The subject of Professor Isabelle Marchesin’s presentation in the series Iconographie musicale et l’art occidental at the Institut national d’histoire de l’art on Friday, January 6, 2017, was on “La figure du chantre dans l’iconographie médiévale.” Professor Marchesin focused on images spanning from 845 to the end of the thirteenth century, and this corpus’ status as one of the most ingenious and innovative of the Middle Ages. The lack of any kind of representation for musical iconography allowed every illuminator to make his own motifs that drew on (among other things) a mythological imaginary, musical cosmology, and a rational scientific organization of proportions to create aesthetic principles.
The representation of chant, Marchesin pointed out, underwent a number of particularly notable developments and transformations in the time period she examined in her talk. Initially, instrumental music was used as a metaphor for chant and vocal music. In order to illustrate this point, she showed a manuscript illumination of King David playing the vielle in the initial “B” of the first psalm, Beatus vir. In the illumination, the law of proportions between the various circles present in the illuminations becomes a “semiotic abstraction”: David’s instrumental music is proportionally connected with the vine growing beneath his feet, which signifies the Word of God, which is, in turn, sung through chant.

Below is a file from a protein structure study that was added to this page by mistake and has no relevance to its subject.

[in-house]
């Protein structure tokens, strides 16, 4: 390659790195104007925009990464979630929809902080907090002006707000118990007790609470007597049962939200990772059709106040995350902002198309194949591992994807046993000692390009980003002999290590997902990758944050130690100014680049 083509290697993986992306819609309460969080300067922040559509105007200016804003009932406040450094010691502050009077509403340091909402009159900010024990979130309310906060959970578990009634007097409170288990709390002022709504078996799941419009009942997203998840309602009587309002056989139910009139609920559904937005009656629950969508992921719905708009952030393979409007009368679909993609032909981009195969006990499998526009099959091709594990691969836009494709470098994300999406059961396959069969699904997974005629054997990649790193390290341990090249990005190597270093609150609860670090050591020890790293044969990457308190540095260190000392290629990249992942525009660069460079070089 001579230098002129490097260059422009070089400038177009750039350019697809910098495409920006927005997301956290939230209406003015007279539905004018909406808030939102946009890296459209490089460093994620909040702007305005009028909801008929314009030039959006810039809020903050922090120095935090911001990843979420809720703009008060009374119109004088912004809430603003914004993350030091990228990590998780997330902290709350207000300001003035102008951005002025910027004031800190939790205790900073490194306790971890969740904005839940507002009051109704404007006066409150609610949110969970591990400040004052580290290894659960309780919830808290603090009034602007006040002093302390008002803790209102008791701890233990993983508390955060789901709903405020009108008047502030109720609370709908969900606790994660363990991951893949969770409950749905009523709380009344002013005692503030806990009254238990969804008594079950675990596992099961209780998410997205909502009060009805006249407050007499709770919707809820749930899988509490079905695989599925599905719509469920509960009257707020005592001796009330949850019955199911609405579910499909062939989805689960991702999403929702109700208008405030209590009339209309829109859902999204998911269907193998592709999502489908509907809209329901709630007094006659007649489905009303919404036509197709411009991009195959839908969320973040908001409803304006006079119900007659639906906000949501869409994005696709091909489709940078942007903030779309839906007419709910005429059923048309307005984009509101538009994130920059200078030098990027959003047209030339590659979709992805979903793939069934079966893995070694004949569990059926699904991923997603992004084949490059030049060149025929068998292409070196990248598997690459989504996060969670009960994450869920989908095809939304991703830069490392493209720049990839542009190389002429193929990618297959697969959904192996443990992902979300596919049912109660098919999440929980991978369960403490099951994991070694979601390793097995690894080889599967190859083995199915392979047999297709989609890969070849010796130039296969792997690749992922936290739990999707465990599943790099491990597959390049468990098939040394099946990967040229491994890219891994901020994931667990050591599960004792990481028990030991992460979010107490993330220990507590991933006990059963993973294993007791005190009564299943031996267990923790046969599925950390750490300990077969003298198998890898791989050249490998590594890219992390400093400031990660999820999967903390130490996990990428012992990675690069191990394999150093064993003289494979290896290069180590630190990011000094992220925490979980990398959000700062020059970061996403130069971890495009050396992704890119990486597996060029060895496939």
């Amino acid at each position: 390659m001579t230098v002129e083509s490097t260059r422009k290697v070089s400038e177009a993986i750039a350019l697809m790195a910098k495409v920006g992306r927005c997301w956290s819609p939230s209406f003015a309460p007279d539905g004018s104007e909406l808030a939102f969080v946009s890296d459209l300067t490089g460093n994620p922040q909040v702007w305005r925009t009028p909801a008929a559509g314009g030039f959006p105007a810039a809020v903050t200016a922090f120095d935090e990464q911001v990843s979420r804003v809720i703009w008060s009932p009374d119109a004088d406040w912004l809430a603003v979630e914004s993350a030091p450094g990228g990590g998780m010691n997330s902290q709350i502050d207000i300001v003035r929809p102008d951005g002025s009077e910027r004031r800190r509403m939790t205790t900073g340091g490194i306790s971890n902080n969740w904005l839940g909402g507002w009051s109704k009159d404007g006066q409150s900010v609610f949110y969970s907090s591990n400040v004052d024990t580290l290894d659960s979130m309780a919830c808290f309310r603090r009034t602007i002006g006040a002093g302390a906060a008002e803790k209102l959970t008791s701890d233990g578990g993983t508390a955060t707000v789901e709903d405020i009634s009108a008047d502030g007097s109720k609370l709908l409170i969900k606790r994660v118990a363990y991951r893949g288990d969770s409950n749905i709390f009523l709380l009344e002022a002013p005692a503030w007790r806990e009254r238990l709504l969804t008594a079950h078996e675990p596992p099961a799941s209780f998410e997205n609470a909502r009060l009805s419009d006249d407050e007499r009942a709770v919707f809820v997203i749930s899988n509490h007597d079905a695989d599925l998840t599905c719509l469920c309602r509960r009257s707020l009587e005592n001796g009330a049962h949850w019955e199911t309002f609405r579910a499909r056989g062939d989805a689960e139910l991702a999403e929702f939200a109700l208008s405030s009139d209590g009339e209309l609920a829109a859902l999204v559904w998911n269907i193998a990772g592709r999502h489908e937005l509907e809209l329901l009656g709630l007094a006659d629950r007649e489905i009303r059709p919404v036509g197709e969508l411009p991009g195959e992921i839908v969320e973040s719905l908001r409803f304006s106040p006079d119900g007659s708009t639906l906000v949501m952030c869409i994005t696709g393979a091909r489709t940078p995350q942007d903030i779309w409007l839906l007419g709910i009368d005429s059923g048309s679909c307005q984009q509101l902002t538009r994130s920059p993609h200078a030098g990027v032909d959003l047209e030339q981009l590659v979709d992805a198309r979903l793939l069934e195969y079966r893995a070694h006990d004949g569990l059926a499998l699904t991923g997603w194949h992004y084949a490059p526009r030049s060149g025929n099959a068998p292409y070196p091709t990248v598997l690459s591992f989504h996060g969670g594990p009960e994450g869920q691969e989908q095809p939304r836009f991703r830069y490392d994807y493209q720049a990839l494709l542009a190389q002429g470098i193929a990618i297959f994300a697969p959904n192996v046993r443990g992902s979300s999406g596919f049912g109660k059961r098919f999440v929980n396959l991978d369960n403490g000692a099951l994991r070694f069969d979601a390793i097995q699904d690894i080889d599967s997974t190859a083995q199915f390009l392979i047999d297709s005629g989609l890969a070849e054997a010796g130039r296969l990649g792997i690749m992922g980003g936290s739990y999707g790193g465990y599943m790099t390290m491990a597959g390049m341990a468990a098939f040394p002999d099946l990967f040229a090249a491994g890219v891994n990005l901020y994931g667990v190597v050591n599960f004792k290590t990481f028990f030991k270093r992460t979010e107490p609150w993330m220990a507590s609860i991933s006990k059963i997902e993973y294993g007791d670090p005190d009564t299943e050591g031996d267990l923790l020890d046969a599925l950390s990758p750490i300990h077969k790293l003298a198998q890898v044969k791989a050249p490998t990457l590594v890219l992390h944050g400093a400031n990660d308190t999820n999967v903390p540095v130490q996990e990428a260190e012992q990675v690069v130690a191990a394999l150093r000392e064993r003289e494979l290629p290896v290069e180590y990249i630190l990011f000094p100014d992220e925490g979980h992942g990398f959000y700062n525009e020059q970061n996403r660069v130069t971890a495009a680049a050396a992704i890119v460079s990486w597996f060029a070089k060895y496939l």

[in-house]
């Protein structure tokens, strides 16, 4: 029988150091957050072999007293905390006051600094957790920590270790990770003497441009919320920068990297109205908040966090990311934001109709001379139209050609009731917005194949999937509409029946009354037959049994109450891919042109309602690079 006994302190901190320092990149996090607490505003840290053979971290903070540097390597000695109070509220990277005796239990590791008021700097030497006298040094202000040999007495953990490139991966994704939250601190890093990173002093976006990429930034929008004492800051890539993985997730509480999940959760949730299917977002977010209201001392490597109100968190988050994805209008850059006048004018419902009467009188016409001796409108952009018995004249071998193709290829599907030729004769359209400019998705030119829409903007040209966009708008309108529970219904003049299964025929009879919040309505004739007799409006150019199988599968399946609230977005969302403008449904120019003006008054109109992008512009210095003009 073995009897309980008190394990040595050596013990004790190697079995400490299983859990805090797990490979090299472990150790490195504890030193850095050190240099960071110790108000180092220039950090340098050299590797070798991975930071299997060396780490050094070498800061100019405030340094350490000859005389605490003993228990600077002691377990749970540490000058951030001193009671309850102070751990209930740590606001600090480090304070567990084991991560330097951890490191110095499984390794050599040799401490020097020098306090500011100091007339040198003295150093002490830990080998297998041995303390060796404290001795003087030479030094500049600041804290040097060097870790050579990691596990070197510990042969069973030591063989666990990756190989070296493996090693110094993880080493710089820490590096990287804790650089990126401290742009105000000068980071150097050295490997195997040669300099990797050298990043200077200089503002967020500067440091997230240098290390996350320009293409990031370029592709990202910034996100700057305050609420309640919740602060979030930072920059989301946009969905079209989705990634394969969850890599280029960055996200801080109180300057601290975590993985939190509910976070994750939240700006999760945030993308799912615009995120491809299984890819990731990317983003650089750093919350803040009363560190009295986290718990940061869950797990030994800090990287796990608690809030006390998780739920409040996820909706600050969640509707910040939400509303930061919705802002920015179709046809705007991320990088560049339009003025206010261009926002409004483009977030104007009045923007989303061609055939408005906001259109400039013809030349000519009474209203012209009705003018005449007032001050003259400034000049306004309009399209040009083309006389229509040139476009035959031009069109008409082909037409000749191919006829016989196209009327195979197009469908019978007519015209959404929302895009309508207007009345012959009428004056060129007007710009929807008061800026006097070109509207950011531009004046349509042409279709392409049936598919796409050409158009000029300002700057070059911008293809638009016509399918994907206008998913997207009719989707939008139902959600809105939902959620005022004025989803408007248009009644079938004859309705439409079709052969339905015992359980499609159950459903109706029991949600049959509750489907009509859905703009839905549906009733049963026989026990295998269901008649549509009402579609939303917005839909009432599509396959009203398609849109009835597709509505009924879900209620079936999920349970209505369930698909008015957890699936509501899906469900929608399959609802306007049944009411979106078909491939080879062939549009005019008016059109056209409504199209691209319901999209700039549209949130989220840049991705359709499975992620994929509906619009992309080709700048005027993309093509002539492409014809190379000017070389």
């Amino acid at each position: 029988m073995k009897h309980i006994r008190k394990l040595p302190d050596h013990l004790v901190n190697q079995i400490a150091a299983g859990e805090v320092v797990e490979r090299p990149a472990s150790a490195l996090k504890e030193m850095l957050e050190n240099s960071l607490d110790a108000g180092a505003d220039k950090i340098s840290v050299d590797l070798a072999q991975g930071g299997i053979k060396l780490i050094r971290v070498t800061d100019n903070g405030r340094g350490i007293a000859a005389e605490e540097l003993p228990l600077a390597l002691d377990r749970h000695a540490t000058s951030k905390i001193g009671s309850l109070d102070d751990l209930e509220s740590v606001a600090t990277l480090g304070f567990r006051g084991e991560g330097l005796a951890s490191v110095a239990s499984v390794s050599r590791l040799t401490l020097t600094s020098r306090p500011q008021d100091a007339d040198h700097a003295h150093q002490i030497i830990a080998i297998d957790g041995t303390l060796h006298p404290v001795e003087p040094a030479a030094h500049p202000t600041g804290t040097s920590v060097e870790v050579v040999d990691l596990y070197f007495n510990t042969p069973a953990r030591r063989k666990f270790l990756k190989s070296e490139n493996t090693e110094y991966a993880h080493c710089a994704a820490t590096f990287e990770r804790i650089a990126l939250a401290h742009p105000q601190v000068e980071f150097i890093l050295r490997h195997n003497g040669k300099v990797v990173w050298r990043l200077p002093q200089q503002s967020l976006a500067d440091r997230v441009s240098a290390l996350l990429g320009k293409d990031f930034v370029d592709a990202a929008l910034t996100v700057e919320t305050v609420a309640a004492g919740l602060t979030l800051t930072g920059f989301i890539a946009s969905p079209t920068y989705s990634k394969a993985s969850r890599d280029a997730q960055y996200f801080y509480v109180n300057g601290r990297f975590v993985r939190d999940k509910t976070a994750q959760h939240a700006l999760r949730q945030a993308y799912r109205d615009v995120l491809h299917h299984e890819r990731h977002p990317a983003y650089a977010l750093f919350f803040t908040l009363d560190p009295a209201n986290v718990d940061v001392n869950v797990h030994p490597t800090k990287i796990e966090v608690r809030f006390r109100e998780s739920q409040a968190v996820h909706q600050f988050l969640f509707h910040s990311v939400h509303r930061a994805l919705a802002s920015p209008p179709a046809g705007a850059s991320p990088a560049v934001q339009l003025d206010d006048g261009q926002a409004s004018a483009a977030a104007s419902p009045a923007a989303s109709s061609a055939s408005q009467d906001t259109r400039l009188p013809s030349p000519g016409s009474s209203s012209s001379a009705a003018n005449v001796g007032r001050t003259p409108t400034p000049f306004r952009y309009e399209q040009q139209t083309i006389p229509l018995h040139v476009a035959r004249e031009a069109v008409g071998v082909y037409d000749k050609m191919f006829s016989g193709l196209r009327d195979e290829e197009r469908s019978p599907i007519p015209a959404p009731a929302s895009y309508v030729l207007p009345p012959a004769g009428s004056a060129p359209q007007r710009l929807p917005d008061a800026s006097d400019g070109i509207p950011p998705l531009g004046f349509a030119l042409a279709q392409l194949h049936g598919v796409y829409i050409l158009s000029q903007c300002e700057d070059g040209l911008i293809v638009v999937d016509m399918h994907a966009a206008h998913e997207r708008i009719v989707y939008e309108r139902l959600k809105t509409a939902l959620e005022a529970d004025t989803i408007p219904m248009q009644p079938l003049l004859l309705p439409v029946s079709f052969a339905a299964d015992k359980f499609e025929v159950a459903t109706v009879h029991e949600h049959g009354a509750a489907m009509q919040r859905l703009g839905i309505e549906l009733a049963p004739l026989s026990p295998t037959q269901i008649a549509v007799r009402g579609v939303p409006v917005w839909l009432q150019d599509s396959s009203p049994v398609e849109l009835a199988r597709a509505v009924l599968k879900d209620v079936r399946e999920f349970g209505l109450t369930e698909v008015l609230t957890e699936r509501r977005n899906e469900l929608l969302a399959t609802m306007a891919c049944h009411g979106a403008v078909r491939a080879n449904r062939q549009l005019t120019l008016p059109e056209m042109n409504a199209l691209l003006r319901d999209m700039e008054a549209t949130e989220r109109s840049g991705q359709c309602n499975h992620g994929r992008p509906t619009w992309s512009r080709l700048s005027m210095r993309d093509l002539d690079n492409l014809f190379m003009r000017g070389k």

Thus, in the case of the illumination of Beatus vir, the presence of instrumental music along with allegorical elements and the proportional relationships between different elements in the iconography all converge to represent an image of chant and singing that is closely wedded to the idea of theoretical music – scientia candendi, the science of singing. Professor Marchesin demonstrated the connection between iconographic representations of song and iconographic representations of the mathematical order that supports the music and keeps the song within the divine law in a number of illuminations from the antiphonary of Guido Oacrius.
From here, Marchesin moved on to examining the development of the iconography accompanying psalm 97, “Cantate domino canticum novum.” As she noted, chant is always present for the manuscript reader, since it was an integral part of the liturgy; thus, we can assume certain contexts of chant whether or not the singer depicted is singing or not (in other words, whether his mouth is open or closed). The most important component for depicting chant and singers, then, by the end of the thirteenth century and beginning of the fourteenth century, would be the writing of chant itself, which, for a medieval reader, would subliminally represent a sonic element as well.